My fitness journey began at seventeen, when I could drive myself there everyday, after school.
There, I observed that cardio and weights equaled weight loss and protein shakes equaled health
More recently, my wellness has been under a bit of a re-evaluation. The result has been longer, leaner muscles, a decrease in inflammation, and a gracefulness to my curves that I havn’t seen since my pageant days.
It is so important to remain cognizant of the fact that everyone’s body and metabolism is made differently. This took a bit of trial and error (approximately ten years of it, in fact), but in an effort to debunk some myths that I, myself, have fallen for time and time again, I’m here to share what has really worked for me and what I’ve noticed in my own body.
I’m not a licensed nutritionist or physician and you should absolutely consult one or both of those avenues before adding anything new into your fitness and wellness routines.
I used to swear by forty five minutes spent on the treadmill. At one time, it was reflective for me, but after a while, I noticed my tireless, thankless hours at that machine each day resulted in bloating and inflammation - the opposite of what I was striving for. So in addition to being bored, I was also frustrated and wasn’t achieving the changes in my body that I was looking for.
I made the unintentional choice to cut back on the cardio in my routine when completing the Last 90 Days Challenge via Rachel Hollis, this past fall. In an effort to move my body seven days a week as a part of the challenge, I unintentionally ended up increasing the amount of Pure Barre classes I was taking each week and discovered my adoration for the flow of pilates through Obe Fitness - an online streaming platform which allows me to feel the burn from my kitchen.
The result was a meditative practice that found me.
Simply put, I was adding varied movement each day that was centered on core strength, mind-body connection, and flexibility, with cardio intervals built-in. I know people who adore their long distance runs and find them to be so incredible for mental clarity. I wish I could find that balance in running, but it really does nothing for me.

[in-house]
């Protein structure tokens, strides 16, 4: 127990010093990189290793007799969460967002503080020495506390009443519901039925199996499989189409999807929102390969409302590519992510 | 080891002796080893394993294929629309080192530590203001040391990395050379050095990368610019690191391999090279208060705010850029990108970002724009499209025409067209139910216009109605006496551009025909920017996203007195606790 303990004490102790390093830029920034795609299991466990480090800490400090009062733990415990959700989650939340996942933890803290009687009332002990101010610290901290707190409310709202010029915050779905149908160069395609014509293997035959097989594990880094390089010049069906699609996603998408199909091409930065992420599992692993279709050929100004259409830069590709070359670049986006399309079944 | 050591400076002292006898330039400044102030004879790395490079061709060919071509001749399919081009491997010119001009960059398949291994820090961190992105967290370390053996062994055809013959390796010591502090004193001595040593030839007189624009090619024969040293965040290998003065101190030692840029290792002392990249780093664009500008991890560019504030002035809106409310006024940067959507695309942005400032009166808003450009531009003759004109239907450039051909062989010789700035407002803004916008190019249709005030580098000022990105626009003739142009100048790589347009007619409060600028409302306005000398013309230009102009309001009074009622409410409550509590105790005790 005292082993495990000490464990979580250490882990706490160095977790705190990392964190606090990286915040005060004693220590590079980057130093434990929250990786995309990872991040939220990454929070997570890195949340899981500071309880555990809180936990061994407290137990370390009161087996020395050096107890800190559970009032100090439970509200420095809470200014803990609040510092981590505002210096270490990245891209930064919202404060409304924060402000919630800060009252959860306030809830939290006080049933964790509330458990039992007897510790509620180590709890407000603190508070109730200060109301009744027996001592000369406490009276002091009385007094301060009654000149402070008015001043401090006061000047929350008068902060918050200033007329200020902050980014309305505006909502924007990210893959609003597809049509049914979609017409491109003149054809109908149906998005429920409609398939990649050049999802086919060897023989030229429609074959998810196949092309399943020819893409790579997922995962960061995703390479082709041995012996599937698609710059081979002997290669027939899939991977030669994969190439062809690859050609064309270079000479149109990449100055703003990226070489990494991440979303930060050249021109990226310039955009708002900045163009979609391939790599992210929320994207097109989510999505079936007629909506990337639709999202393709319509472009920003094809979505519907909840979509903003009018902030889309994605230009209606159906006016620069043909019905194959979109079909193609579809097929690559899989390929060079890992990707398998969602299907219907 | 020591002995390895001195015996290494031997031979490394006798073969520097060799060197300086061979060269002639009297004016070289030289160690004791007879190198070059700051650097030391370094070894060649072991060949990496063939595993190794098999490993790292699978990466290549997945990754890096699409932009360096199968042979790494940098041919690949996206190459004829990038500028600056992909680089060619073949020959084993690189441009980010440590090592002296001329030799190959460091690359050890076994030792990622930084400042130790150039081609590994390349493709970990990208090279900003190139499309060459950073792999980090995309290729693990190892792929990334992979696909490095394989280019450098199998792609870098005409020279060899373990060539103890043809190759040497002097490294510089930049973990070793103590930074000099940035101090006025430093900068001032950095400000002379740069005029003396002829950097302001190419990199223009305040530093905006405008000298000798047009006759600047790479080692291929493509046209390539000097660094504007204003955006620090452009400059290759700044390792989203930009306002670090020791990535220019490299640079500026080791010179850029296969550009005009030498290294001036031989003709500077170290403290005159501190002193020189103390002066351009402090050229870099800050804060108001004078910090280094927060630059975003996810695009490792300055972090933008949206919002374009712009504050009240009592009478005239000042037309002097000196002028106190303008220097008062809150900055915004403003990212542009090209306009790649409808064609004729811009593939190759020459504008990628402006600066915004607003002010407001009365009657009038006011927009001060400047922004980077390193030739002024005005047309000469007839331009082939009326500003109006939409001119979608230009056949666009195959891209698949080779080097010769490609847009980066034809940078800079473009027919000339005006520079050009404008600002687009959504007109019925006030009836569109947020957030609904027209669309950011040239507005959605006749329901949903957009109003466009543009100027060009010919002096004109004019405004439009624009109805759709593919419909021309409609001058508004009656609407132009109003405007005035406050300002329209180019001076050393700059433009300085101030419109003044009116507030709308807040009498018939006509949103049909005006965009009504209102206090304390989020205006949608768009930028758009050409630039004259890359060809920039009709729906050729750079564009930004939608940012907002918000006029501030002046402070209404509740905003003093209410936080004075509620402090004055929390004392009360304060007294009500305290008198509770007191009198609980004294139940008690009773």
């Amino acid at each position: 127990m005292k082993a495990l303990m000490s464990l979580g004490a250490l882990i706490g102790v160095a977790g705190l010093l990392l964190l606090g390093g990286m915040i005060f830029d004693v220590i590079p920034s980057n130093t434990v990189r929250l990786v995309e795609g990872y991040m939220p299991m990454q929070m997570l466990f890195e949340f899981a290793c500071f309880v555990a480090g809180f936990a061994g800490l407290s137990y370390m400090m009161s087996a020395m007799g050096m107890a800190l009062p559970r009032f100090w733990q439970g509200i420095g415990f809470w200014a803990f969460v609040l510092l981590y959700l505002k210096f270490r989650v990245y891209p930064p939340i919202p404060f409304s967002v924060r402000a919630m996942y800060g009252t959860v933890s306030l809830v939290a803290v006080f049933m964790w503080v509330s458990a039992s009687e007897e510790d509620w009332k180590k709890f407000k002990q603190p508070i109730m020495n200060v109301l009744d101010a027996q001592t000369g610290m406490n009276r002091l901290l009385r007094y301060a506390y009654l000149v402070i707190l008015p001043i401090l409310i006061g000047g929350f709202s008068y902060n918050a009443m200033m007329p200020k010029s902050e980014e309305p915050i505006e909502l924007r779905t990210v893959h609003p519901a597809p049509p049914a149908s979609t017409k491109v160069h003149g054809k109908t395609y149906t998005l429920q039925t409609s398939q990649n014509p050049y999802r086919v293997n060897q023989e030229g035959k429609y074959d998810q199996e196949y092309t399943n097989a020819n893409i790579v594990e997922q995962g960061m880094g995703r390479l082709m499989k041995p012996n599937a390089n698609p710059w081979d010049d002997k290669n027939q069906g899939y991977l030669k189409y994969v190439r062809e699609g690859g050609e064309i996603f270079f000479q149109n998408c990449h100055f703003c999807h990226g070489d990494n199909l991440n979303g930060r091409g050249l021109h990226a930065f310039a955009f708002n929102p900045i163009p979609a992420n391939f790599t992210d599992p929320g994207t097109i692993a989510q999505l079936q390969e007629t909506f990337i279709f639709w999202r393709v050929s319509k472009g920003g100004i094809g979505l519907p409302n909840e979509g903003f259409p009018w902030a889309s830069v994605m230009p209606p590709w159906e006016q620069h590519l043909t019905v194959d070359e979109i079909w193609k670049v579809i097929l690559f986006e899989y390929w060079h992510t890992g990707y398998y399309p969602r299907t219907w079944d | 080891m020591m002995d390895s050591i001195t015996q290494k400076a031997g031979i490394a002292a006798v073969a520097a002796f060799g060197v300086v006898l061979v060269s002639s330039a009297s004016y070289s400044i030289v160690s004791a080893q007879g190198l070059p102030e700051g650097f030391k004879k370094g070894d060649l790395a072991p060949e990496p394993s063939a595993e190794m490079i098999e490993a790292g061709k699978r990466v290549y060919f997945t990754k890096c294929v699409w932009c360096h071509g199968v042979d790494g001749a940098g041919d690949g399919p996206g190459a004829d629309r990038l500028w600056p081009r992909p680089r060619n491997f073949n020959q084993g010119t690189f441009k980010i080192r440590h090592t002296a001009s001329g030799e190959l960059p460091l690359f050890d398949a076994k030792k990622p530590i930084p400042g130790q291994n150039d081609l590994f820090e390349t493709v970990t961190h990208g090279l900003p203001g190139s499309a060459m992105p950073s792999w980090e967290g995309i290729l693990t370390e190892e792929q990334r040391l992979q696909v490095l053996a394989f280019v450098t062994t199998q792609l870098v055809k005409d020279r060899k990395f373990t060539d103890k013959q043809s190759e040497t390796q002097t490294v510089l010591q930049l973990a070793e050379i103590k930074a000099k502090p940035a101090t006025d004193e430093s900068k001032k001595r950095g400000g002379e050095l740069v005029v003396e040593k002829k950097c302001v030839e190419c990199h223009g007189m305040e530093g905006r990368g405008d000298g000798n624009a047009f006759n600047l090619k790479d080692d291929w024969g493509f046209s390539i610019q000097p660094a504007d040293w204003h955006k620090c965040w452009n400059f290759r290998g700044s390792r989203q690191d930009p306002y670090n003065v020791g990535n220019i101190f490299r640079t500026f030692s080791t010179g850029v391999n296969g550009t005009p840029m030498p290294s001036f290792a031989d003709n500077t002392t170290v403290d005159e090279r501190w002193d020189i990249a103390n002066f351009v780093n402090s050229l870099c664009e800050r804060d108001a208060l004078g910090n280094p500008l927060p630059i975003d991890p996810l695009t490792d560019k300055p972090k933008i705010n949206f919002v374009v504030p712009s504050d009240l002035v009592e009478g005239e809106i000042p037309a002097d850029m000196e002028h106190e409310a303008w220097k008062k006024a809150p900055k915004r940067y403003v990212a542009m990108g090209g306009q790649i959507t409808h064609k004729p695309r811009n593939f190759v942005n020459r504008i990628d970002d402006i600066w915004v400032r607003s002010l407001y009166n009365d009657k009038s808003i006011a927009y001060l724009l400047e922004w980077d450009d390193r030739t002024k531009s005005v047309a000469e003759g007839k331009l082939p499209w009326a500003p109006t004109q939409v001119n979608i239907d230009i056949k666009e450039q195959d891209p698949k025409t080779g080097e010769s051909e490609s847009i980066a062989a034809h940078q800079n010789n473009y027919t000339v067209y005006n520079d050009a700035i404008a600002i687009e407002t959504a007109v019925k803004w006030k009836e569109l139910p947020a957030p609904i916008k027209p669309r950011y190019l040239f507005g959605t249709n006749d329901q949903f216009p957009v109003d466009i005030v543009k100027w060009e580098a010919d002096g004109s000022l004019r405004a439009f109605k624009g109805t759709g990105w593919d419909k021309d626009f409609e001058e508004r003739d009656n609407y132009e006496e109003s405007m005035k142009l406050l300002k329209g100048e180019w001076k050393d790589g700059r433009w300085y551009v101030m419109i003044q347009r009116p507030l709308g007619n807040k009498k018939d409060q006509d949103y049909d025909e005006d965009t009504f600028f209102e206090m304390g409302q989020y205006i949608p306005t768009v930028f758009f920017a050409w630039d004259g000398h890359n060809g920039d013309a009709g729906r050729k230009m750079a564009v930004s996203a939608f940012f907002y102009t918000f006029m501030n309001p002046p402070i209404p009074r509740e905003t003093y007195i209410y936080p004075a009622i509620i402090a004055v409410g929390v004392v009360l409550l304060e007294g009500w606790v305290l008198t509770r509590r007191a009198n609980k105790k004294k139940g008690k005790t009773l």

Once I discovered that it was just as simple to increase my heart rate in sculpting intervals which allowed my cortisol levels to rise to the appropriate level for weight loss without the ability to shift into auto-pilot, my mind was blown and my workout game was changed.
Now, I look forward to moving my body (even for thirty minutes in an OBE Fitness class).
ditching protein powder
(If you have a protein powder that you swear by that you’ve seen results using, it may be because hormonally we’re in different places, and that’s amazing! This is just what works for me…)
One day, I got to thinking about protein powder. Logically, if I don’t have a protein deficiency and I prioritize protein in my routine diet through eggs and lean meats, why would I add more? Furthermore, if I’m not trying to add muscle, rather tone what I have and build it to be stronger, why am I adding something into my diet that would result in adding inches to my muscles? I’m not a certified personal trainer, but logically I couldn’t rationalize it.
As I cut down on my cardio, I decided to only supply my smoothies with greens, antioxidant-rich berries, unsweetened nut milk, minerals like maca root and raw cacao, and healthy fats like avocados or almond butter. I love a post-workout smoothie instead of a lunch because I find lunches to be the most difficult meal for me to resist grains (which I’m most recently, and inconveniently, allergic to).
morning face wash
I read recently that the oils produced by your skin while you sleep are actually beneficial. In fact, over-washing can lead to irritation and dryness. If you have excessively oily skin, this step might not be for you. I don’t have oily skin, so a splash of water, an essence, and a moisturizer cuts down my morning skin routine from five steps to three and I’m ready that much sooner.
The truth is that at one time all of these things worked perfectly for me. I lost thirty pounds speed-walking on a treadmill in order to rock a swimsuit on the Miss New Jersey USA stage. I didn’t always have dry skin in the morning. Our bodies change as we change, and that’s okay. It just requires us to step outside of ourselves and do the homework to find out what we need at this moment to feel our best - which is what we all want, in the end, isn’t?